Paper writing prices per page (300 words)
Can you write my essay for me?
ASTERISM: A rather obscure punctuation mark to most modern users, an asterism consists of a triangle of three tiny asterisks, two on the bottom of a line, and one centered above those two. Textual editors used to insert the asterism to indicate that a small spot in a manuscript was damaged or missing. Most modern editors simply insert a line of asterisks or use ellipses to indicate these lacunae in modern editions. To create an asterism on a PC, the uniform code is U+2042, though no keystroke exists on the keyboard itself.
ACYROLOGIA: Also called acyrology, see discussion under .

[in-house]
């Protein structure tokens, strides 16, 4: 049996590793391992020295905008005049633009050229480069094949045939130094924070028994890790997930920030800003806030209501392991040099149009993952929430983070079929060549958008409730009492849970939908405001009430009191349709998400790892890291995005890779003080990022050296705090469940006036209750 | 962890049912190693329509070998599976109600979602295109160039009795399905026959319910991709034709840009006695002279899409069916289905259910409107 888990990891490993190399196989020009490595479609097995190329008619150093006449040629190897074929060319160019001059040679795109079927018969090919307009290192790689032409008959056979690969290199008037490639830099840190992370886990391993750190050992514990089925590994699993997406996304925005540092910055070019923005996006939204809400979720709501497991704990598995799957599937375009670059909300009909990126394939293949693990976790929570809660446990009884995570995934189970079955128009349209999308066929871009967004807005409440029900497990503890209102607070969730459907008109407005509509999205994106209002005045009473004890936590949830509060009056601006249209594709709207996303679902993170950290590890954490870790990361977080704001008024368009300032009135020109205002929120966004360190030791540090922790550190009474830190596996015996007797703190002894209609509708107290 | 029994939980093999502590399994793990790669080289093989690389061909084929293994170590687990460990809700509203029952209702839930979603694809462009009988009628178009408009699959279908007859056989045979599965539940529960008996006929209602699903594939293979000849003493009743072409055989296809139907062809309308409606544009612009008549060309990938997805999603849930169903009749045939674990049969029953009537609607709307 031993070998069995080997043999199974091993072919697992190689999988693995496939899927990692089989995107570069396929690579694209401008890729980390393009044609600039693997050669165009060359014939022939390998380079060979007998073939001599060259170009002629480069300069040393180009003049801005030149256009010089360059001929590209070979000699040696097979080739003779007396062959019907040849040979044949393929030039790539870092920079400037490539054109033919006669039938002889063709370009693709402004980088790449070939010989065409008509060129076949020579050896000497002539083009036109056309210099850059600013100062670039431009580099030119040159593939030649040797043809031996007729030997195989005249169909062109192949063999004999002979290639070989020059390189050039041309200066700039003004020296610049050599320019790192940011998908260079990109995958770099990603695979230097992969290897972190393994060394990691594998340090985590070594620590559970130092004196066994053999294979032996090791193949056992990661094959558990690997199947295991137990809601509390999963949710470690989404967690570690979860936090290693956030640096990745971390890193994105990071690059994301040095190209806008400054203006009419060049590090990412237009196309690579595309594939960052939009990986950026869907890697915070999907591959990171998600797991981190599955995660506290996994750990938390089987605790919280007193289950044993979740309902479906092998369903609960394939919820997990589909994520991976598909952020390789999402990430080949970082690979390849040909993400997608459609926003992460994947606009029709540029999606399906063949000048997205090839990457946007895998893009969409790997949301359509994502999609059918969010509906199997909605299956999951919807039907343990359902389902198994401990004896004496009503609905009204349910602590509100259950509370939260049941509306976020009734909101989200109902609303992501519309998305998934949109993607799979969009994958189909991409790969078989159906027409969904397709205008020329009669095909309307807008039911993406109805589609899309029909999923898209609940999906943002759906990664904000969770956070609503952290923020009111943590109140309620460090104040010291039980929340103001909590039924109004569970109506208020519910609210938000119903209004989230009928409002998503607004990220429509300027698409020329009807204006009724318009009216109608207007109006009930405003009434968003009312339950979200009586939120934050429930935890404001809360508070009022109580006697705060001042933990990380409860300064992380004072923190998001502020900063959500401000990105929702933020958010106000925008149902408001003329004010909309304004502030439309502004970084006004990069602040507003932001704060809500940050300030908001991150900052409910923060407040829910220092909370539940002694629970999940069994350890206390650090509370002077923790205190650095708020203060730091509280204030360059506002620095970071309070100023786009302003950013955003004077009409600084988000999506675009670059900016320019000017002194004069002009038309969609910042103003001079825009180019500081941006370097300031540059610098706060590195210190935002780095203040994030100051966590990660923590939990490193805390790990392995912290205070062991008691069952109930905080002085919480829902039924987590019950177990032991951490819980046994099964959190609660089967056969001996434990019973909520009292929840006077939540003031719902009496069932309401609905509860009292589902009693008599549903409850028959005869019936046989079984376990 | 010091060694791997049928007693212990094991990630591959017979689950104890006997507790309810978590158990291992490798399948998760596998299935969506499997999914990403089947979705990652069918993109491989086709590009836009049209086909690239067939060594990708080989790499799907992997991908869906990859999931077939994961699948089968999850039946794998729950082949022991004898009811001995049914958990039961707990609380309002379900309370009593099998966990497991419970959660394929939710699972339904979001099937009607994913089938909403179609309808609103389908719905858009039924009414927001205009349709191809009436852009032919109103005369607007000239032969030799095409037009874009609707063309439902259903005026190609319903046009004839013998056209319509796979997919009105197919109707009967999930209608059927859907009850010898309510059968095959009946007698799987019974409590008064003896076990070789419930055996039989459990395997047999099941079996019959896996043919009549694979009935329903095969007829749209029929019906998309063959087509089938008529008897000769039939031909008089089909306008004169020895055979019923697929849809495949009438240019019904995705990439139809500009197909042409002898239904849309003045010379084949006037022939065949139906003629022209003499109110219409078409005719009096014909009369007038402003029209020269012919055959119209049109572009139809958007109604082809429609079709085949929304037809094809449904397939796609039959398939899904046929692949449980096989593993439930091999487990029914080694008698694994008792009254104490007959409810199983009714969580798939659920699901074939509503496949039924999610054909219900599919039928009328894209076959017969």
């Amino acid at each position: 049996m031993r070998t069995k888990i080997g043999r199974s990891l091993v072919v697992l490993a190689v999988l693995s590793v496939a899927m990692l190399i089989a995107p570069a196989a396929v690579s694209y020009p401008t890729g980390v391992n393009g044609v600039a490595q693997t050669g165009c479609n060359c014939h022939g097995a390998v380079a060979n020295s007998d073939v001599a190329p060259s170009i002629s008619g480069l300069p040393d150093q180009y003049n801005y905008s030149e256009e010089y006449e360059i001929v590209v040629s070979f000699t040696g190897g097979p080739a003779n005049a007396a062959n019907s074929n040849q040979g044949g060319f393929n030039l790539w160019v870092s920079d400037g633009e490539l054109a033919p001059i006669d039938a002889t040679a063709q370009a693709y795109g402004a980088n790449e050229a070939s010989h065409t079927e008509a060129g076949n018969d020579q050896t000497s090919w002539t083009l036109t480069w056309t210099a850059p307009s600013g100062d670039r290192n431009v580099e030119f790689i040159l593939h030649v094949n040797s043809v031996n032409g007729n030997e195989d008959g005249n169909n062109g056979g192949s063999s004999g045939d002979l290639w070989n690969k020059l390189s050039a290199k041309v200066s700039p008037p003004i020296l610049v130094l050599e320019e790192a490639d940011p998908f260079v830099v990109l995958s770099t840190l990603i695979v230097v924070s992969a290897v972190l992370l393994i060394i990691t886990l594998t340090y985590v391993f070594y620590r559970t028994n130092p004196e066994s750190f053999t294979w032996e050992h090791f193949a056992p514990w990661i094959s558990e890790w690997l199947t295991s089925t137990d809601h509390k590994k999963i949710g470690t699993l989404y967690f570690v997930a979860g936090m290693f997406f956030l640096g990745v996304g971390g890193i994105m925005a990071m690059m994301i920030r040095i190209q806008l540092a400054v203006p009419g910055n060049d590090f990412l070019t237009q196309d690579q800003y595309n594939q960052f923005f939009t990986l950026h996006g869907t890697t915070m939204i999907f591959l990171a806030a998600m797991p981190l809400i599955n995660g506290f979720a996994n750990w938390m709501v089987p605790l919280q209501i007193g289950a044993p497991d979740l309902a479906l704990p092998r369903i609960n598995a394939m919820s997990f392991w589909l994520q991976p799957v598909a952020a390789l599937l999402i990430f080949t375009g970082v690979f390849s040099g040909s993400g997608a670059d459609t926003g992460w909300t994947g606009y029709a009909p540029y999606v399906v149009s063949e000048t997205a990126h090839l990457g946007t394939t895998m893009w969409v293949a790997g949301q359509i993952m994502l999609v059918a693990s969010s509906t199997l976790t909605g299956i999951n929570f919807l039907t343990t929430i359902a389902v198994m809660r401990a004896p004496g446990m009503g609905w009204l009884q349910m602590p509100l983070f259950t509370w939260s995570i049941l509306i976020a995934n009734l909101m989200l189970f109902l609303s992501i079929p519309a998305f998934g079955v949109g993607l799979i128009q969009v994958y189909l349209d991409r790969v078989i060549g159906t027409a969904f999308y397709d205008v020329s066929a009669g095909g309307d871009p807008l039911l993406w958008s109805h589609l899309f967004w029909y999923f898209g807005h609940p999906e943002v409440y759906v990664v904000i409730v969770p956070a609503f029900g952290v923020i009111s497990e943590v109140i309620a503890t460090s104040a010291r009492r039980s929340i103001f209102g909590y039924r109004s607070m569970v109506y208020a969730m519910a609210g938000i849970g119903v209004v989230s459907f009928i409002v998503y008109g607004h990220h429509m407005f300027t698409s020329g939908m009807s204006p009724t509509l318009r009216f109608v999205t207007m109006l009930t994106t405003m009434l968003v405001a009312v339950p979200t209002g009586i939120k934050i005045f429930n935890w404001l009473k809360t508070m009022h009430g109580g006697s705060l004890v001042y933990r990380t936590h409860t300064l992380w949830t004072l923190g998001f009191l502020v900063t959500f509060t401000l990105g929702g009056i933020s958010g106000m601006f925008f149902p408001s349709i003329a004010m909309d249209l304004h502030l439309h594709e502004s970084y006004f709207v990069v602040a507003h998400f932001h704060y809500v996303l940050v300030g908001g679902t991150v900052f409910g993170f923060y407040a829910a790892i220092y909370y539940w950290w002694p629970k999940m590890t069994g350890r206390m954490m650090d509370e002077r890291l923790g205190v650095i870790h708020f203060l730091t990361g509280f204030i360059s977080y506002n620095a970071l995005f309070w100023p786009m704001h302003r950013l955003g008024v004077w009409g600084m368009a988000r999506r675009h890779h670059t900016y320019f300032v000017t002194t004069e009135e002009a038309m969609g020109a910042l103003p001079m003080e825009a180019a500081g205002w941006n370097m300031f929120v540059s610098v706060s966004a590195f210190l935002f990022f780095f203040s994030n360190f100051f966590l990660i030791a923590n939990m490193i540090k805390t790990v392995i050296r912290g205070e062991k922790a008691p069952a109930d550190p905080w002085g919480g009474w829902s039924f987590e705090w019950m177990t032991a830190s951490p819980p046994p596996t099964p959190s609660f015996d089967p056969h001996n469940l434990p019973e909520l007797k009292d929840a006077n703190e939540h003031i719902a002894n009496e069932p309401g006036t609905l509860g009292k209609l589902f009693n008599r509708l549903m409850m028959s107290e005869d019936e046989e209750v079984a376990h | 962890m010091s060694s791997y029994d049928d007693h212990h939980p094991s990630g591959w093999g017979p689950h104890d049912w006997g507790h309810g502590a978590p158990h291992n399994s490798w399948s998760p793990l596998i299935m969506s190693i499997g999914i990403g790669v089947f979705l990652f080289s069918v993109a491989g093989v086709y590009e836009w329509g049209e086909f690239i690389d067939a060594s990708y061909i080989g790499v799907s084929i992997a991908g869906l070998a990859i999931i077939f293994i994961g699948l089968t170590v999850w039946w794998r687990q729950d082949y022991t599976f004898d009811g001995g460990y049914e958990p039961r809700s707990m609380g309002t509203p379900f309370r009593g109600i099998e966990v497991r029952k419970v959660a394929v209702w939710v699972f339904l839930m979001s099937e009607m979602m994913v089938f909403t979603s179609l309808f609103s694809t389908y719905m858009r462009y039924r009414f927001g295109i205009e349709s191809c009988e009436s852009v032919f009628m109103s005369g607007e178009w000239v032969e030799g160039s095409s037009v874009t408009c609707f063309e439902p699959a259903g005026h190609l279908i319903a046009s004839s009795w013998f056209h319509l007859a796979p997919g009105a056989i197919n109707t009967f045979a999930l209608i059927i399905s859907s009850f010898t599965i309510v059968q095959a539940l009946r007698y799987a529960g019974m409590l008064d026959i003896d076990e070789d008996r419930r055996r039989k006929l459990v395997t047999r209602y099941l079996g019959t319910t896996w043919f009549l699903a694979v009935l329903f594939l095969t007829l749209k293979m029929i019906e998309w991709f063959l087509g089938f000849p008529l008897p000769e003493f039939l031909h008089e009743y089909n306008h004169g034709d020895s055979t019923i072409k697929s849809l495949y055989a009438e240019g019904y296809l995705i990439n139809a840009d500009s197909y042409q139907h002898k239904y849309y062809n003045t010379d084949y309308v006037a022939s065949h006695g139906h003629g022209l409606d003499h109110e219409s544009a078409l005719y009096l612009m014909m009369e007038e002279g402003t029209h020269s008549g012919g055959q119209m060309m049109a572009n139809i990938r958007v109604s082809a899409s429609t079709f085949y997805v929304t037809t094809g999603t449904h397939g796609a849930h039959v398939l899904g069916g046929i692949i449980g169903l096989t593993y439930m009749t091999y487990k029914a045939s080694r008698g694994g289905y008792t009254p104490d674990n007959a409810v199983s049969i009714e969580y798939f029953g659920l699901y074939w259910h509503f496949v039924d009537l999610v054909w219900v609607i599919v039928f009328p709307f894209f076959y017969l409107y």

ATLANTIS MYTH: A motif common in mythology in which an ancient, wise, or powerful civilization once existed in a past golden age but floods destroyed it. Plato popularized the myth in his works Timeaus and Critias, where he describes the arrogant island of Atlantis as an adversary of Greek civilization 9,000 years before his own day, but the gods disfavor the island's , and they submerge it into the Atlantic Ocean. Although Plato's references are brief, they have inspired some archeologists to link it with the Island of Thera (which was destroyed by volcanic erruption that triggered tidal waves devastating Minoan civilization in 1900 BCE). Likewise, they have inspired fiction writers to produce a number of later fantastic works. The allegorical aspects of the island influence Francis Bacon's New Atlantis, Thomas More's Utopia, and Stephen Lawhead's Taliesin. Among the Inklings, it plays a part in C.S. Lewis's The Magician's Nephew, where dust from Atlantis serves as a component of magical rings, as well as in Lewis's space trilogy. C.S. Lewis also uses it as a comparison to being overwhelmed by grief in his autobiography, Surprised by Joy. Charles Williams plays with the motif in Taliessin Through Logres. Other like J.R.R. Tolkien use the myth indirectly, as Tolkien uses it as an analogue in The Silmarillion, in which Númenor was a huge island in the Sundering Sea, west of Middle-Earth. These Númenorians grew obsessed with the search for immortality, and eventually their culture died when their island sank. In medieval legends, other analogues to the Atlantis myth include the legends of Logres and Lyonesse (which medieval tales located in the Atlantic Ocean southwest of Cornwall and Landsend), and older appear in Mesopotamian and Hebrew myth such as in the Old Testament accounts of the flood. A common erroneous claim is that flood myths are universal world-wide, though it actual point of fact, legends in which the world or a civilization die in floods primarily appear in cultures in geographic areas subject to regional flooding. Areas without such flooding do not tend to have Atlantis myths or flood myths.